Staying Married

Today is my parents’ 30th wedding anniversary. In case you’re wondering what they looked like celebrating their engagement, wonder no further:

When I was a small child, I didn’t understand how I was meant to celebrate their anniversary and didn’t quite know what it had to do with me. Now that I am getting married myself, I see the fact that I didn’t understand their anniversary’s significance as really good sign: I never thought that there was any reason that they shouldn’t be married. I assumed that marriage was their normal state, as was staying married forever.

It so happens that I don’t think that simply having been married a long time is a great reason to stay married if things are truly and irredeemably terrible. I do think that to get married you have to be an optimist, and to stay married you have to be a fighter. I count myself lucky that I come from people who value fighting for their marriage over fighting in it, and who know what real commitment means.

(And in case you should think it’s only on my side: RP’s parents just celebrated their 34th anniversary! If they would like to supply me with a fresh-faced photo of themselves from the late 1970s I would be happy to post it here as well…)

So today I’m raising a glass to another 30 years for my parents, congratulating them, and wishing I could celebrate with them. Love to you, Mom and Dad!


And now for the interactive portion of the show: today I’m also taking that advice that you’ve always wanted to give but worried might make you seem overbearing and self-righteous! I’ve heard lots of advice on what it takes to stay married, ranging from “Don’t go to sleep angry” (which I totally don’t subscribe to…I believe in the healing effects of a night of sleep) to things that are not fit to print on a blog that my parents read.

Tell me, dear reader: what do you think it takes to stay married?

Reality Check

Tonight was the annual gala for my mother’s theater, Classic Stage Company. She has just been made President of the Board (i.e. Queen of New York and Also the Rest of the World) and was the picture of grace at the big event tonight.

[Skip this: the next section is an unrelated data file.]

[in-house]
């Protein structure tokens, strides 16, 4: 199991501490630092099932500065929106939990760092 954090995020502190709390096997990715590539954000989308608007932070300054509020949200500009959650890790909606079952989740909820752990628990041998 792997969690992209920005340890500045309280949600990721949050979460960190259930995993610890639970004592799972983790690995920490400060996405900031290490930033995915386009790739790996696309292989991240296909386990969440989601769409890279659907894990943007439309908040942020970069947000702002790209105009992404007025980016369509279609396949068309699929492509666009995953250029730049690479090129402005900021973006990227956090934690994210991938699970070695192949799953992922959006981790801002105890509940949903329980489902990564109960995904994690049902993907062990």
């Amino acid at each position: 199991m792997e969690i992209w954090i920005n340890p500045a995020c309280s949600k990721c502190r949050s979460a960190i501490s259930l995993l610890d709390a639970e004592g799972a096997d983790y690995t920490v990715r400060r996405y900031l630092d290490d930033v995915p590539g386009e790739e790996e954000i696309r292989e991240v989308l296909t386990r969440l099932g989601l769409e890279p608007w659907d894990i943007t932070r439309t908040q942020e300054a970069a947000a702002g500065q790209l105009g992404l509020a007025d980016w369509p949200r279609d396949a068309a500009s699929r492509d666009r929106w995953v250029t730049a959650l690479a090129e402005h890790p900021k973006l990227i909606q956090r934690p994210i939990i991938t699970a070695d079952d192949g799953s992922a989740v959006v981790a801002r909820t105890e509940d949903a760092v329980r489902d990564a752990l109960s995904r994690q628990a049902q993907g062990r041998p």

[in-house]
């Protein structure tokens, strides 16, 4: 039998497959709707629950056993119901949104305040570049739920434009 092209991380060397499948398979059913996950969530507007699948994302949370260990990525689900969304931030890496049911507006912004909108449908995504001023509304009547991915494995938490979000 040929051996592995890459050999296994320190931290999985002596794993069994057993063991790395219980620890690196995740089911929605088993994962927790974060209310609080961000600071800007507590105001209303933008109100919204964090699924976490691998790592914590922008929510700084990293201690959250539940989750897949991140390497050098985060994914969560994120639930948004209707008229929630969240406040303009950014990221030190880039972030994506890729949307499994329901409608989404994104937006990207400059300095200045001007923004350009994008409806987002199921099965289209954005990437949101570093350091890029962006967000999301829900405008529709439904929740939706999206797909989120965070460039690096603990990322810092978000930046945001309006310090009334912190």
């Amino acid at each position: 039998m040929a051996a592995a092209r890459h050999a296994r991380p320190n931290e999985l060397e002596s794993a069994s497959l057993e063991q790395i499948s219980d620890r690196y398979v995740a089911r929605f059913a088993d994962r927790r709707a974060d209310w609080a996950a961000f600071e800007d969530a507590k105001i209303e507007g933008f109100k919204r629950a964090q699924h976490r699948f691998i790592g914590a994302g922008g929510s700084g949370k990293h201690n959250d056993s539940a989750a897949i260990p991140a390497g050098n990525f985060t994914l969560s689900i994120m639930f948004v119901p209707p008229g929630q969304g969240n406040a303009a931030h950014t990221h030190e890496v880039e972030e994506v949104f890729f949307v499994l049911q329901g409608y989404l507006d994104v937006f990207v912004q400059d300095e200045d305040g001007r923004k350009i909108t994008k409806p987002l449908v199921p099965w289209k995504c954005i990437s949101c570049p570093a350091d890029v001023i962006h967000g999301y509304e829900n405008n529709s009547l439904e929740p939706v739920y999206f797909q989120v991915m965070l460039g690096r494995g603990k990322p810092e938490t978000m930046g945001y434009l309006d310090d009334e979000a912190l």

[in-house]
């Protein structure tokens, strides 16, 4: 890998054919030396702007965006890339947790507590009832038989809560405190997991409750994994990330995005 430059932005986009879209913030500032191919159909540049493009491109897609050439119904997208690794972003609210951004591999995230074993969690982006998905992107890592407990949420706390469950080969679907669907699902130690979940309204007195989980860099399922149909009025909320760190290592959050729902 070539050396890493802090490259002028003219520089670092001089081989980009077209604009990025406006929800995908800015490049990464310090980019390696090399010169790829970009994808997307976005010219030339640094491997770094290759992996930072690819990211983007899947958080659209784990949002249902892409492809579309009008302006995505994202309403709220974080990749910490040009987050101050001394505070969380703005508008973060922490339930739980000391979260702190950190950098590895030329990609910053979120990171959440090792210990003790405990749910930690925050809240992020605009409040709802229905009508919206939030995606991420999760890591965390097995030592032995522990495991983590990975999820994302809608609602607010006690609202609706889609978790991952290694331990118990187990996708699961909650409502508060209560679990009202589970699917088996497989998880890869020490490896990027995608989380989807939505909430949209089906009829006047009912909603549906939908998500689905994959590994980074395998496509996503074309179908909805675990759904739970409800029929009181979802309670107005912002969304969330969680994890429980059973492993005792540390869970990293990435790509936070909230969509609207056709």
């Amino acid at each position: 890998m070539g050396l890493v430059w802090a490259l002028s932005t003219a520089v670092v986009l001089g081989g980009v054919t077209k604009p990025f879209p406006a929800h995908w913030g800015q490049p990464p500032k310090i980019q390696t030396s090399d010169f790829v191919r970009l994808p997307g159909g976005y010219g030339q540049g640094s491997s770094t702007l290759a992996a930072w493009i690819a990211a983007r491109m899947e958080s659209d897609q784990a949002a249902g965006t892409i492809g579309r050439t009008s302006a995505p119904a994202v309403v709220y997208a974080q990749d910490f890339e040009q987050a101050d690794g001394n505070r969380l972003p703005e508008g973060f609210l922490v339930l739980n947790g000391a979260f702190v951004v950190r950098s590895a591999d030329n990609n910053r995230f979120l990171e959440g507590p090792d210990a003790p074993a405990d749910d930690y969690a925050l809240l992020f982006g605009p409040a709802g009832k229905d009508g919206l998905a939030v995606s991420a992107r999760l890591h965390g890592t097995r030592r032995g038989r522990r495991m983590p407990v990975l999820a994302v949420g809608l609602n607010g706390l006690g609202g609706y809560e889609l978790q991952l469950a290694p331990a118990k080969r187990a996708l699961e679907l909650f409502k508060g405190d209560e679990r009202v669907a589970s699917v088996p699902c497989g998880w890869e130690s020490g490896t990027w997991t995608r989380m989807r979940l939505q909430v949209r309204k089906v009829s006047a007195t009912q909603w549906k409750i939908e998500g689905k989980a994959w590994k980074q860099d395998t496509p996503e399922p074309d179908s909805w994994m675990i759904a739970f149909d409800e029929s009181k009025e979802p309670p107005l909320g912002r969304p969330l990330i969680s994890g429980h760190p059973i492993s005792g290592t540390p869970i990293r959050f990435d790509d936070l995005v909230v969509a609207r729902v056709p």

As at every gathering of more than 2 people I have attended recently, I spent a lot of time explaining what RP and I will be up to in Kunming. This has got RP in a pretty bad mood recently – all of this chatter and praise and questioning, without us having actually accomplished anything yet. Nonetheless, everyone is so genuinely excited for us that it’s hard for me to begrudge people asking the same questions over and over…and occasionally someone does say something unexpected:

OLD FAMILY FRIEND (OFF): I think it’s so great what the two of you are going to do.

ME: Well we’re pretty excited.

OFF: I mean, [husband] and I had such a wonderful experience when we were living in Japan.

ME: Yes, of course!

OFF: The whole experience will either bring you so close together or completely break you apart. That’s what living in a foreign country does. [Swift exit to the bar.]

Gulp. Thanks, OFF. I’ve been so distracted recently with moving out of our apartment and worrying that I’m not qualified for my new job that I had totally forgotten about the explosive potential of China to end my relationship! Ahaha!

I’m not actually worried about this – I think. RP and I have taken a long time building our relationship and, when we make it to Kunming, will have moved our lives through 5 cities and 3 countries in 5 years. And although the last time we were in China together was a very shaky time for us, I like to think that it was nothing to do with China and everything to do with the fact that I was kind of a lunatic at that point in my life – three years ago and a world away from where we are now.

I think this is the beginning of a totally new phase of life for us; a break from a series of moves and jobs and undertakings that haven’t been what one or both of us wanted. This is us being brave, and being together.

Pastoral Detroit

Pastoral Detroit. (Courtesy of RP)